Mr. Arnold's firm performed the structural engineering work and some of the other engineering work on such major Madison buildings as the CUNA Mutual Office, the Capitol Centre Downtown Development and the Vilas Communication building. His firm has also made important engineering design contributions to major buildings in five other states and in Saudi Arabia. For the aesthetic design of the Tenney Park pedestrian bridge he received the Special Purpose Bridge Prize award from the American Institute of Steel Construction in 1972. He also received the Engineer of the Year in Private Practice Award from the Wisconsin Society of Professional Engineers in 1975.

He has served as Chairman of the Structural Code Committee for the state of Wisconsin since 1971 and supervised the complete revision of the State Building Code in this area. In addition, he was a member of the State Examining Board of Architects, Engineers, Surveyors and Designers for three years.

Mr. Arnold is a Fellow of the American Society of Civil Engineers and is active in several other professional societies. He is active also in a wide variety of community support activities.

EDWARD J. DOYLE

EDWARD J. DOYLE (Large image)

EDWARD J. DOYLE

General Manager - Support Services, New Jersey Bell Telephone Company, East Orange, New Jersey.

For his major contributions to improved telephone communication systems and development of a communications system to keep the President of the United States constantly informed.

Born Madison, Wisconsin, 1924.

BS EE 1947, University of Wisconsin.

In 1947, Mr. Doyle began his professional career as a transmission engineer with the Illinois Bell Telephone Company. He has served the American Telephone and Telegraph Company and its subsidiaries continuously since that time, more than 35 years. In 1952 he moved to the headquarters in New York City where he planned the conversion of teletype service from a manual operator to a dial service. Later he developed and introduced into service a transistorized repeater and in addition was responsible for planning a modernized carrier system. As AT&T Executive Communications Administrator in Washington, D.C., in 1963, he was responsible for coordinating telephone communications for the President of the United States and his staff wherever they might be. He originated development of portable telephone switchboard and teletype equipment which are used to handle Presidential communication on trips all over the world. In 1966, he moved to the New Jersey Bell Telephone Company as Chief Engineer where he was responsible for a staff of 300 engineers, a $100 million construction budget and all engineering activities in the northern half of the state. Later he planned and organized one of the first Network Departments on the Bell System, which achieved the top service results in the system in 1973. He was appointed to his present position as General Manager - Support Services in 1981.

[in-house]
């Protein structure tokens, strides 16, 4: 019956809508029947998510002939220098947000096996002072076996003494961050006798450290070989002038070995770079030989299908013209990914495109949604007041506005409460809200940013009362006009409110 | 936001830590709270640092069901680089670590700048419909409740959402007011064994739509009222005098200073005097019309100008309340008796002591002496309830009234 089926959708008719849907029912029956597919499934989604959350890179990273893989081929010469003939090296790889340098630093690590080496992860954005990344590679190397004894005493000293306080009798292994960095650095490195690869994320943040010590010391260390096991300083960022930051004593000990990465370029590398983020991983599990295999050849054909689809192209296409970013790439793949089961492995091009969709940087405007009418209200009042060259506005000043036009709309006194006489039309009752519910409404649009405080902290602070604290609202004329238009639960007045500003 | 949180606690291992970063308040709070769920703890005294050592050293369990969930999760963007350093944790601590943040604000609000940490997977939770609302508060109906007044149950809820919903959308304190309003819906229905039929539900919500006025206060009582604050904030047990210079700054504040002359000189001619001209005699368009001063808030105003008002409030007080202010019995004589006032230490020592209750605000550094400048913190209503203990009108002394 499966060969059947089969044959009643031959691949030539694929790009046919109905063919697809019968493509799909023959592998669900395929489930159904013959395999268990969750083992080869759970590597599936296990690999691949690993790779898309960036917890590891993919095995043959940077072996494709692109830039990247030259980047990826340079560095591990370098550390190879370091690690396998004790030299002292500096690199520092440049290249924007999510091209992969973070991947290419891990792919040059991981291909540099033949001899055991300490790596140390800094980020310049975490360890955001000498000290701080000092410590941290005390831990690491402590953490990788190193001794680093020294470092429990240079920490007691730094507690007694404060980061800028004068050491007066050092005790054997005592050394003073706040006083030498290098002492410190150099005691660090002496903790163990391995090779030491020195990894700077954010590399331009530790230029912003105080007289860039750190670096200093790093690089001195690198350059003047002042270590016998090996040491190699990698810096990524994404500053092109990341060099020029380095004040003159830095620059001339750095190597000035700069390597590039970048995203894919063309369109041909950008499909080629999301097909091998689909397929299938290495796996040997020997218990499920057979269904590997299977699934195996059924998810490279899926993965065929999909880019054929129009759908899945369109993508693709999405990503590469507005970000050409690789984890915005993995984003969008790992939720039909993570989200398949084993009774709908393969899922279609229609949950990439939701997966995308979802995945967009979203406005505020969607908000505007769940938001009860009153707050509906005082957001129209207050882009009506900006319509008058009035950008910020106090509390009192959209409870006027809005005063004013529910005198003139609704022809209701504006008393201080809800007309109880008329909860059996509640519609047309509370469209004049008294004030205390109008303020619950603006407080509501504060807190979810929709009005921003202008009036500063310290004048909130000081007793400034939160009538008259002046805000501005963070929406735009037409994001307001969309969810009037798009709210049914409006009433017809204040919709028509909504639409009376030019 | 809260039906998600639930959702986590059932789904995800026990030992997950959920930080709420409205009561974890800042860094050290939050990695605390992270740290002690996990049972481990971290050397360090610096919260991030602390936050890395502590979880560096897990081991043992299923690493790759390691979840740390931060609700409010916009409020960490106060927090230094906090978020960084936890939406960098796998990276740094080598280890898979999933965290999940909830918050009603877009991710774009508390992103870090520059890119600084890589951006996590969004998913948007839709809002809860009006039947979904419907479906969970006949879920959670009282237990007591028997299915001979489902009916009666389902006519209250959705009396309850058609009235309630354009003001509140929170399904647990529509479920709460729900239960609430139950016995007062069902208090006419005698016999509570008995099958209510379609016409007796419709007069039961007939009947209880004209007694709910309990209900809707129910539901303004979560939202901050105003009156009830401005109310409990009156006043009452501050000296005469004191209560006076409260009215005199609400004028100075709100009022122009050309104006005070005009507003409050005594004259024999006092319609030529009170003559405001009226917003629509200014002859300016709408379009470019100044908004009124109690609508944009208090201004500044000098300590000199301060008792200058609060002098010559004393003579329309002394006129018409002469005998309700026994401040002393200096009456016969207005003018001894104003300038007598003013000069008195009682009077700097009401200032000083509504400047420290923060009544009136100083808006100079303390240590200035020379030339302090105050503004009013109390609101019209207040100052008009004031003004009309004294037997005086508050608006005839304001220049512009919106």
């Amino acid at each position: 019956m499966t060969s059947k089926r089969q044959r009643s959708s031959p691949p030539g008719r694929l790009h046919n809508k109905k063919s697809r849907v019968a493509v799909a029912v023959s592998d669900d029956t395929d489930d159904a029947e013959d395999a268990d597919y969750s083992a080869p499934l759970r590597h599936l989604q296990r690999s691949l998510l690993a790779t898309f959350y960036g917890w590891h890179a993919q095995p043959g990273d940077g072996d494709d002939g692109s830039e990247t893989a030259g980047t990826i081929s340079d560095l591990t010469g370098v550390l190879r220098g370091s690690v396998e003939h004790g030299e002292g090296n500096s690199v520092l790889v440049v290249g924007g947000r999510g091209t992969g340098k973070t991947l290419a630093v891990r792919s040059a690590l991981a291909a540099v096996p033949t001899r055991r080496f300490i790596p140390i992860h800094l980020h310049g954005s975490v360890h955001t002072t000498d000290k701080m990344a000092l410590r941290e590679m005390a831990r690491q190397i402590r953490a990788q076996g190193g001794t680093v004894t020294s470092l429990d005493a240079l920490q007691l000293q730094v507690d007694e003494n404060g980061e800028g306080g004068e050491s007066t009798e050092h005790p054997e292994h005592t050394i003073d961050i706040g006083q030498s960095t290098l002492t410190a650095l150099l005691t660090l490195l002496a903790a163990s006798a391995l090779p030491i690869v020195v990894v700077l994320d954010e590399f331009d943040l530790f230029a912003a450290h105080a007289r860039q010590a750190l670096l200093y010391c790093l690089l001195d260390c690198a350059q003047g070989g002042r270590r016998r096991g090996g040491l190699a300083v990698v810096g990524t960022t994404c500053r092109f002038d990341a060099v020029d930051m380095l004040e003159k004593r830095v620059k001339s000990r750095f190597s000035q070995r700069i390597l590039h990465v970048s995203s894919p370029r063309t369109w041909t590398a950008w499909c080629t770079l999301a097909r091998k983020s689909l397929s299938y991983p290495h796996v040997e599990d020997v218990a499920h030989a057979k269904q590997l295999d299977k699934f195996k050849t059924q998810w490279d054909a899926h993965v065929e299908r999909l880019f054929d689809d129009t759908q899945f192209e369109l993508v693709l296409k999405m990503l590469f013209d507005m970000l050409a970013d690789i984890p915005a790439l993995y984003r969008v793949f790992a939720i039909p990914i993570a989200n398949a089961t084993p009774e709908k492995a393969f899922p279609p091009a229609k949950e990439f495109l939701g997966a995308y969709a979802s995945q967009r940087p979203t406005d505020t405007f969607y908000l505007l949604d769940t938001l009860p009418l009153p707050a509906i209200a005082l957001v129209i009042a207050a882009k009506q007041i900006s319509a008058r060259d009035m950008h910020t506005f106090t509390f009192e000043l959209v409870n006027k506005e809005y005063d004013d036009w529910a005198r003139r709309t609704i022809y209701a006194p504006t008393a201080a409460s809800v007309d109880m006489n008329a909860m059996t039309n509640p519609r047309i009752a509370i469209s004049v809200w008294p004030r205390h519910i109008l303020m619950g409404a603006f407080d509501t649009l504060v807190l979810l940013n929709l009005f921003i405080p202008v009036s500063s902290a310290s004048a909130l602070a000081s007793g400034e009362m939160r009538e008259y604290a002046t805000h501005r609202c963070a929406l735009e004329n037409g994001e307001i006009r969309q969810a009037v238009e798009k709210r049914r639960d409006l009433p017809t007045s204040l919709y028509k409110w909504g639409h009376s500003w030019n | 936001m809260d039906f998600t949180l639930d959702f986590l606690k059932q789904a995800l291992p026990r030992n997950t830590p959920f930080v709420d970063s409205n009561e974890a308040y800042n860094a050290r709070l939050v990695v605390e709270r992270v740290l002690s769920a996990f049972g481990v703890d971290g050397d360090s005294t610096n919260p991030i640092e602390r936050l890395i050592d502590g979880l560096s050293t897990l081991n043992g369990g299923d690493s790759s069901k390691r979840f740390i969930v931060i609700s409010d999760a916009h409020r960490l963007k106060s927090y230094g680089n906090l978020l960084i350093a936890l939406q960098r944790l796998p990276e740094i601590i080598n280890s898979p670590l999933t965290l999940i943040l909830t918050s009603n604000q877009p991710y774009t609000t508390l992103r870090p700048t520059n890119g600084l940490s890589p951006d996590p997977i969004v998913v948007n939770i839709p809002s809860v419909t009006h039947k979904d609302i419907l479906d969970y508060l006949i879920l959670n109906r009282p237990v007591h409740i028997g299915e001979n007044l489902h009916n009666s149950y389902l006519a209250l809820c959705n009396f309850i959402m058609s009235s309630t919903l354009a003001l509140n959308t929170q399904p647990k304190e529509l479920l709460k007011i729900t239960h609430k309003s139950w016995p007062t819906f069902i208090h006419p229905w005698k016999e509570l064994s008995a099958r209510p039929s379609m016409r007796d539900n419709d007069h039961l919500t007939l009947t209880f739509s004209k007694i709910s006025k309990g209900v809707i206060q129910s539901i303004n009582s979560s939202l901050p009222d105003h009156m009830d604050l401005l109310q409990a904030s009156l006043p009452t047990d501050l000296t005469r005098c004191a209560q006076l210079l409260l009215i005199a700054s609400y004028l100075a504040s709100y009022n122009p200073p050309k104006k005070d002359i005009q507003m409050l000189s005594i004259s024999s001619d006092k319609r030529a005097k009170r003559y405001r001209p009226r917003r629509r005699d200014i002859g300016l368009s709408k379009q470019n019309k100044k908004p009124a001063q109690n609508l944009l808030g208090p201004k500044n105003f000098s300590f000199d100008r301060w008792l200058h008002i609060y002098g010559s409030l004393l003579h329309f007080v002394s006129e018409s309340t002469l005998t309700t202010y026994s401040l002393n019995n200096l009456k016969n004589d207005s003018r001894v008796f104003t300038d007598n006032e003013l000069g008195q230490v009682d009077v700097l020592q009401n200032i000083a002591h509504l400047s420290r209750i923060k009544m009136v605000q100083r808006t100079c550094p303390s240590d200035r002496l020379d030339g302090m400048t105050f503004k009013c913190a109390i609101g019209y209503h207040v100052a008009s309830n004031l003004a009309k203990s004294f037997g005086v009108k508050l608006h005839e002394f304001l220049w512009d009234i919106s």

An active member of the Institute for Electrical and Electronic Engineers, he has served on the board of directors and is currently a member of the organization's Executive Committee.

He actively participates in numerous civic organizations and in addition is a professional musician in a heavily booked, 18 piece swing band.

BERNARD W. GAMSON

BERNARD W. GAMSON (Large image)

BERNARD W. GAMSON

President and Chief Executive Officer, Martin Marietta Aluminum Incorporated, Bethesda, Maryland.

For his significant contributions to improved methods of producing aluminum, sulphur and steel and to the design of fluidized bed reactors.

Born Chicago, Illinois, August 18, 1917.

BS ChE 1938, Armour Institute of Technology; MS ChE 1939, University of Michigan; PhD ChE 1943, University of Wisconsin.

Dr. Gamson began his professional career with Mobil Oil Company in 1939 as a development engineer. After serving with the War Production Board, he joined the Great Lakes Carbon Company in 1943 as Chief Process Engineer. Following a year with General Electric Company, he joined Borg Warner Corporation in 1956 as Associate Director of the Research Center, and in 1960 he was appointed Vice President, Oilfield Products. From 1965 to 1970 he was in private practice as a consultant. Dr. Gamson joined Martin Marietta Aluminum Incorporated in 1970 as Executive Vice President and was promoted to his present position in 1980.

Included in a number of products and processes he has developed are: a process for producing sulphur from waste hydrogen sulfide gas, which produces four million tons of sulphur annually; a special carbon for electrodes used in the electric furnace steel industry to produce 30 million tons of steel annually: a thermal process for the production of chlorine; the use of nuclear magnetic resonance to explore oil fields; deep well electrical submersible pumps for production; and an energy-efficient process for smelting aluminum. He holds, or has pending, more than twenty patents.

Dr. Gamson is the author of more than 25 technical publications. He is a Fellow of the American Institute of Chemical Engineers as well as an active member of the American Chemical Society, and the Scientific Research Society of America. He is a member of the Board of Directors of the Aluminum Association and a Trustee and Vice-President of the Institute of Critical Care Medicine.